Editor's Correspondence |

Iatrogenic Eosinophilia—Reply

Giovanni Passalacqua, MD; Carlo Lombardi, MD
Arch Intern Med. 2004;164(1):106. doi:10.1001/archinte.164.1.106-b.
Text Size: A A A
Published online


In reply

Koga and Aizawa pointed out in their letter that drugs can also induce hypereosinophilia, with a broad spectrum of clinical manifestations. Interestingly, the reactions to drugs causing peripheral eosinophilia are usually the most severe ones. Examples of severe drug reactions associated with increased eosinophil counts are drug rash with eosinophilia and systemic symptoms, toxic epidermal necrolysis, eosinophilic fasciitis (Shulman syndrome), and eosinophilic pneumonia. Eosinophilic fasciitis and eosinophilic pneumonia are often associated,1 but they are fortunately rare. They can be provoked by a wide variety of medications, most frequently antibiotics and tryptophan derivatives. Toxic epidermal necrolysis encompasses some different severe skin reactions (including the Stevens-Johnson syndrome) due to drugs (from which mortality can be as high as 30%2) that are usually associated with peripheral eosinophilia. It is well-known that patients with human immunodeficiency virus infection are at higher risk of developing toxic epidermal necrolysis, probably because of the increased drug exposure and the concomitant immunosuppression. Antimicrobial agents and drugs for epilepsy are frequently reported as the culprit drugs. Drug rash with eosinophilia and systemic symptoms3 is a complex clinical picture including skin rash, eosinophilia, fever, lymph node enlargement, and liver or renal impairment.

Sign In to Access Full Content

Don't have Access?

Register and get free email Table of Contents alerts, saved searches, PowerPoint downloads, CME quizzes, and more

Subscribe for full-text access to content from 1998 forward and a host of useful features

Activate your current subscription (AMA members and current subscribers)

Purchase Online Access to this article for 24 hours

First Page Preview

View Large
First page PDF preview





Meets CME requirements for:
Browse CME for all U.S. States
Accreditation Information
The American Medical Association is accredited by the Accreditation Council for Continuing Medical Education to provide continuing medical education for physicians. The AMA designates this journal-based CME activity for a maximum of 1 AMA PRA Category 1 CreditTM per course. Physicians should claim only the credit commensurate with the extent of their participation in the activity. Physicians who complete the CME course and score at least 80% correct on the quiz are eligible for AMA PRA Category 1 CreditTM.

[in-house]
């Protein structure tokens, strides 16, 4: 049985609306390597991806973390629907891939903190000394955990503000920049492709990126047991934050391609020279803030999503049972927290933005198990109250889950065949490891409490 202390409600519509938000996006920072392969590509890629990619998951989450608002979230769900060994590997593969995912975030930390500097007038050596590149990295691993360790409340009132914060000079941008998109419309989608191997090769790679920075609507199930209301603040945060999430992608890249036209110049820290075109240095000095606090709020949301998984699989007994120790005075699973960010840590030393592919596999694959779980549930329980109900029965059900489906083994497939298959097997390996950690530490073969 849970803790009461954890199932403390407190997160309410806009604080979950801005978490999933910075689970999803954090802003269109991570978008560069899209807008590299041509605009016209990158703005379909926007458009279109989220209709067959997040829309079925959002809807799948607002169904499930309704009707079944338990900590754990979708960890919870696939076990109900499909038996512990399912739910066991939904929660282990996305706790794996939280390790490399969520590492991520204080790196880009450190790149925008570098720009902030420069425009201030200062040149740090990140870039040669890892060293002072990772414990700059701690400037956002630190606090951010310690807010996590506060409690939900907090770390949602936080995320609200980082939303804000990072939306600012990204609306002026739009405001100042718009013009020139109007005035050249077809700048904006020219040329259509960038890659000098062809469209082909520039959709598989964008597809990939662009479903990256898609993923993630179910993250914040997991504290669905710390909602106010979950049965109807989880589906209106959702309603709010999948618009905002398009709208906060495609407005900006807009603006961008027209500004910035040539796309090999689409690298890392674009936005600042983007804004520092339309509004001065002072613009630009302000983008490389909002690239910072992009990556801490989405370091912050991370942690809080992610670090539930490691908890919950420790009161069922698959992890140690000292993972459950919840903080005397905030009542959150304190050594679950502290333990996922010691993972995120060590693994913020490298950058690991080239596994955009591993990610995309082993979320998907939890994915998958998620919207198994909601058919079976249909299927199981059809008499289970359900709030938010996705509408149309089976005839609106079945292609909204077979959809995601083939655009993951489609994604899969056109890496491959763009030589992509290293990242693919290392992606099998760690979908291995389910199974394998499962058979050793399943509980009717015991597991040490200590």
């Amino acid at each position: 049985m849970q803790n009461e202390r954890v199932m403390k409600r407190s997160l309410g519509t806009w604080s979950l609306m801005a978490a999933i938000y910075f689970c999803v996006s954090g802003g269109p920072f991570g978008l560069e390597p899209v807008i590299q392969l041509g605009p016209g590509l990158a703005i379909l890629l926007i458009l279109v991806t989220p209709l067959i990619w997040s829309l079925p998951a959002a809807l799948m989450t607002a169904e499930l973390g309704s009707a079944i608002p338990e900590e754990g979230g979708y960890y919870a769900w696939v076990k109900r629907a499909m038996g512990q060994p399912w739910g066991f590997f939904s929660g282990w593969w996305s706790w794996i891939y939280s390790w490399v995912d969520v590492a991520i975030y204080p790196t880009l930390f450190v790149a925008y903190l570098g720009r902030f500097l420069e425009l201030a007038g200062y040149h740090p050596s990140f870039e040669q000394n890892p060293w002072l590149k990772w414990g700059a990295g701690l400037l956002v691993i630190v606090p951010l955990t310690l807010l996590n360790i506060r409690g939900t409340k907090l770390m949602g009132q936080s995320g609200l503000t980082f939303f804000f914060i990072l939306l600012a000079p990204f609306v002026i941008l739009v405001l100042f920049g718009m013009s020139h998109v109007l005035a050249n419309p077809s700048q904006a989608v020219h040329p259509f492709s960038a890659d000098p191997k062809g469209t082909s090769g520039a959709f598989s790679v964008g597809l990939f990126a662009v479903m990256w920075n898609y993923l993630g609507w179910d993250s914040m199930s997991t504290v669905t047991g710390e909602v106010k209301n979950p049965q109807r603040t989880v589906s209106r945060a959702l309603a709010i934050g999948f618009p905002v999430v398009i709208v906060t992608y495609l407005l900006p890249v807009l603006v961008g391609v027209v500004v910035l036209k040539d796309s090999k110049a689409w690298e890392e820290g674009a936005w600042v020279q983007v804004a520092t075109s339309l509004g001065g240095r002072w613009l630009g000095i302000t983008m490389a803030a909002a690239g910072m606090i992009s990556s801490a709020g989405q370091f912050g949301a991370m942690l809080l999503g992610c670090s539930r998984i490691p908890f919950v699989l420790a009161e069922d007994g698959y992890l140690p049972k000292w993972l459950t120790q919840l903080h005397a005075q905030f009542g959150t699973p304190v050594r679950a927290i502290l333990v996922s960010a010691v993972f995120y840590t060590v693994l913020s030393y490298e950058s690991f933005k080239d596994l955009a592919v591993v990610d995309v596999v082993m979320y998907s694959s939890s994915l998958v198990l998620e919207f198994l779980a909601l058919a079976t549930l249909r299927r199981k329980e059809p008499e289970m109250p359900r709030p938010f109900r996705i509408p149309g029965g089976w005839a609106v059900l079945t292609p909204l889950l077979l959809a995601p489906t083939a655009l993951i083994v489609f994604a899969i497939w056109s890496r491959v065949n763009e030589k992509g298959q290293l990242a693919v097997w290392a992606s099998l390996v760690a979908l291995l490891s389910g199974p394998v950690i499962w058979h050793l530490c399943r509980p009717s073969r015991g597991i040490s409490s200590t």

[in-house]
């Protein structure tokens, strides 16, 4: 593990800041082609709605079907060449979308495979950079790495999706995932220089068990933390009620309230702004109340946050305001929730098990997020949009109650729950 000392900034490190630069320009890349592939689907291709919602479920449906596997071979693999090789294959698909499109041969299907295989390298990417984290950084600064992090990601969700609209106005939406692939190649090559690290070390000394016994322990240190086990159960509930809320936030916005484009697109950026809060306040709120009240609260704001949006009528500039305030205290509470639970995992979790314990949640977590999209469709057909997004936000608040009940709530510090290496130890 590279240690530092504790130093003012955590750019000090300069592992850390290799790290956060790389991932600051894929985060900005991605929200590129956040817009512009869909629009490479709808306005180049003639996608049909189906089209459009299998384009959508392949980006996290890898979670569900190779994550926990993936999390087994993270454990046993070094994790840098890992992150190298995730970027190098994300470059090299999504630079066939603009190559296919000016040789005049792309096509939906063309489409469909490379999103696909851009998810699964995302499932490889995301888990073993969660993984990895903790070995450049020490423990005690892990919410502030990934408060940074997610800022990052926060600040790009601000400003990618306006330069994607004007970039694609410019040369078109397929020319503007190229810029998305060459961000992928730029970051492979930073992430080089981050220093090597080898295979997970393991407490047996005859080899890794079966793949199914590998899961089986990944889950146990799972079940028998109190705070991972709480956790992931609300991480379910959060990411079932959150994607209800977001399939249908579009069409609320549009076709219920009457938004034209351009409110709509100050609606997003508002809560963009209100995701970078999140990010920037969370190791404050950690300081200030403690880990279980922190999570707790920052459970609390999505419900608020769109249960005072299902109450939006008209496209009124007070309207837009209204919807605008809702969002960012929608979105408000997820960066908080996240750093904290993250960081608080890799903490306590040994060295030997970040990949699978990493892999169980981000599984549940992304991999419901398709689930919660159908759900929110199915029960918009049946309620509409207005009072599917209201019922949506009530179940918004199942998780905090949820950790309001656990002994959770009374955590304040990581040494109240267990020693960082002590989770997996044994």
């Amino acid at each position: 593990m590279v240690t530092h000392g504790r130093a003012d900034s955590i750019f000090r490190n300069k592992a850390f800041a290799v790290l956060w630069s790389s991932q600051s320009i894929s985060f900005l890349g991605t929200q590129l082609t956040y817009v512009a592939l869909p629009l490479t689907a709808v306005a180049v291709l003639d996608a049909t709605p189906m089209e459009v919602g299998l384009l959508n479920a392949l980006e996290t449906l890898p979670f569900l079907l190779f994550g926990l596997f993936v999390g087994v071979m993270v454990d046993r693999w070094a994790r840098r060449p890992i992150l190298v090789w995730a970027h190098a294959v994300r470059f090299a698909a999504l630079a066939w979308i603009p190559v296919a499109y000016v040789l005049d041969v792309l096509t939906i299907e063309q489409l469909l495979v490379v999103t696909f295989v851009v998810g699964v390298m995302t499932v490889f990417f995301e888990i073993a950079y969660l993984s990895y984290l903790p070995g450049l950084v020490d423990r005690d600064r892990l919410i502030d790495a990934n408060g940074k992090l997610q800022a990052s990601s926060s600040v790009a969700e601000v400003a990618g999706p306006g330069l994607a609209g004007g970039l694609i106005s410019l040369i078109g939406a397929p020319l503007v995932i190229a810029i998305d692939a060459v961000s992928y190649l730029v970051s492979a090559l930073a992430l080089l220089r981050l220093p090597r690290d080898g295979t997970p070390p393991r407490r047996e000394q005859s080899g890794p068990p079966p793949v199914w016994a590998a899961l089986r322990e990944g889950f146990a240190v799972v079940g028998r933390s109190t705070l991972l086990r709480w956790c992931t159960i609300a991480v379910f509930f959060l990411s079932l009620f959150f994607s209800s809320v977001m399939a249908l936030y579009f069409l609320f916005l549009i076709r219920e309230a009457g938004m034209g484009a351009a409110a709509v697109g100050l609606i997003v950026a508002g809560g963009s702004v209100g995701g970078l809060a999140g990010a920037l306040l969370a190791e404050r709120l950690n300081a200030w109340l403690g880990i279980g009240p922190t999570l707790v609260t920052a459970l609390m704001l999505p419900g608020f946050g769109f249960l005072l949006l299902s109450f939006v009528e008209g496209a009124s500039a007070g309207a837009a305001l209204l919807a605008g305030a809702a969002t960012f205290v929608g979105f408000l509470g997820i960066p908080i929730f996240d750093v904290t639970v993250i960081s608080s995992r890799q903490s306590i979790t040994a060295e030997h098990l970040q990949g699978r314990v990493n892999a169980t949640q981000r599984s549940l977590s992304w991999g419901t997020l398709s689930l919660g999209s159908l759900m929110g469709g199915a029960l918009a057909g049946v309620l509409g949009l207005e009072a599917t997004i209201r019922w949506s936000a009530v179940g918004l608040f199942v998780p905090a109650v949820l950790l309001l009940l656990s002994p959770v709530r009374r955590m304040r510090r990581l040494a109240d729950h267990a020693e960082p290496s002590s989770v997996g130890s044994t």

Note: You must get at least of the answers correct to pass this quiz.
You have not filled in all the answers to complete this quiz
The following questions were not answered:
Sorry, you have unsuccessfully completed this CME quiz with a score of
The following questions were not answered correctly:
Commitment to Change (optional):
Indicate what change(s) you will implement in your practice, if any, based on this CME course.
Your quiz results:
The filled radio buttons indicate your responses. The preferred responses are highlighted
For CME Course: A Proposed Model for Initial Assessment and Management of Acute Heart Failure Syndromes
Indicate what changes(s) you will implement in your practice, if any, based on this CME course.
Citing articles are presented as examples only. In non-demo SCM6 implementation, integration with CrossRef’s "Cited By" API will populate this tab (http://www.crossref.org/citedby.html).
Submit a Comment


Some tools below are only available to our subscribers or users with an online account.

Sign In to Access Full Content

Related Content

Customize your page view by dragging & repositioning the boxes below.

Articles Related By Topic
Related Topics
PubMed Articles